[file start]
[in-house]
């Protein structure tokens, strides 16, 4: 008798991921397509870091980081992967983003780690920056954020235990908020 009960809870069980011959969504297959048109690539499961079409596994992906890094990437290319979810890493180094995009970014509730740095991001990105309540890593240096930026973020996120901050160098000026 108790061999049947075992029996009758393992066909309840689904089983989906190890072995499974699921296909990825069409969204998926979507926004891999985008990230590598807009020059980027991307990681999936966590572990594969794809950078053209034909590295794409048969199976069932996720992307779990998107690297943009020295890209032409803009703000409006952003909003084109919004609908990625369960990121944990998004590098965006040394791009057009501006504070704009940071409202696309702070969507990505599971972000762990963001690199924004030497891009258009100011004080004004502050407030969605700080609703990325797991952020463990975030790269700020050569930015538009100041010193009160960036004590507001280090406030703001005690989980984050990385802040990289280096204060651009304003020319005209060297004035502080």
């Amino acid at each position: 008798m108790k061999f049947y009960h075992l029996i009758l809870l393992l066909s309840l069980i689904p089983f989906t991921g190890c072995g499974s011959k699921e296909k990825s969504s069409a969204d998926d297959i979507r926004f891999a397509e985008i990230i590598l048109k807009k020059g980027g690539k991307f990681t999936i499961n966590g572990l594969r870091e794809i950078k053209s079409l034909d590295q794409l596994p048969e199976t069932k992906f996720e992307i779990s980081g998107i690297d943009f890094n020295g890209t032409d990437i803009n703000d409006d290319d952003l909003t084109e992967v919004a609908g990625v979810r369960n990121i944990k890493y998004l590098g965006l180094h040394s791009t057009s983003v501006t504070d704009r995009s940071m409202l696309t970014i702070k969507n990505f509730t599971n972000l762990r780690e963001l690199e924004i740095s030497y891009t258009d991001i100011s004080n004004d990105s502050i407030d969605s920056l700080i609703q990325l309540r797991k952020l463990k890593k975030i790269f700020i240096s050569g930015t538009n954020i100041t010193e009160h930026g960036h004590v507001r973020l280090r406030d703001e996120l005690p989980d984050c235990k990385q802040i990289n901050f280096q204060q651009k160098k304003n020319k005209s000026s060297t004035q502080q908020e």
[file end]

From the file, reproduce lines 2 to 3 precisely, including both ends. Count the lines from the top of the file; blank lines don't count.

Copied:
């Protein structure tokens, strides 16, 4: 008798991921397509870091980081992967983003780690920056954020235990908020 009960809870069980011959969504297959048109690539499961079409596994992906890094990437290319979810890493180094995009970014509730740095991001990105309540890593240096930026973020996120901050160098000026 108790061999049947075992029996009758393992066909309840689904089983989906190890072995499974699921296909990825069409969204998926979507926004891999985008990230590598807009020059980027991307990681999936966590572990594969794809950078053209034909590295794409048969199976069932996720992307779990998107690297943009020295890209032409803009703000409006952003909003084109919004609908990625369960990121944990998004590098965006040394791009057009501006504070704009940071409202696309702070969507990505599971972000762990963001690199924004030497891009258009100011004080004004502050407030969605700080609703990325797991952020463990975030790269700020050569930015538009100041010193009160960036004590507001280090406030703001005690989980984050990385802040990289280096204060651009304003020319005209060297004035502080």
């Amino acid at each position: 008798m108790k061999f049947y009960h075992l029996i009758l809870l393992l066909s309840l069980i689904p089983f989906t991921g190890c072995g499974s011959k699921e296909k990825s969504s069409a969204d998926d297959i979507r926004f891999a397509e985008i990230i590598l048109k807009k020059g980027g690539k991307f990681t999936i499961n966590g572990l594969r870091e794809i950078k053209s079409l034909d590295q794409l596994p048969e199976t069932k992906f996720e992307i779990s980081g998107i690297d943009f890094n020295g890209t032409d990437i803009n703000d409006d290319d952003l909003t084109e992967v919004a609908g990625v979810r369960n990121i944990k890493y998004l590098g965006l180094h040394s791009t057009s983003v501006t504070d704009r995009s940071m409202l696309t970014i702070k969507n990505f509730t599971n972000l762990r780690e963001l690199e924004i740095s030497y891009t258009d991001i100011s004080n004004d990105s502050i407030d969605s920056l700080i609703q990325l309540r797991k952020l463990k890593k975030i790269f700020i240096s050569g930015t538009n954020i100041t010193e009160h930026g960036h004590v507001r973020l280090r406030d703001e996120l005690p989980d984050c235990k990385q802040i990289n901050f280096q204060q651009k160098k304003n020319k005209s000026s060297t004035q502080q908020e």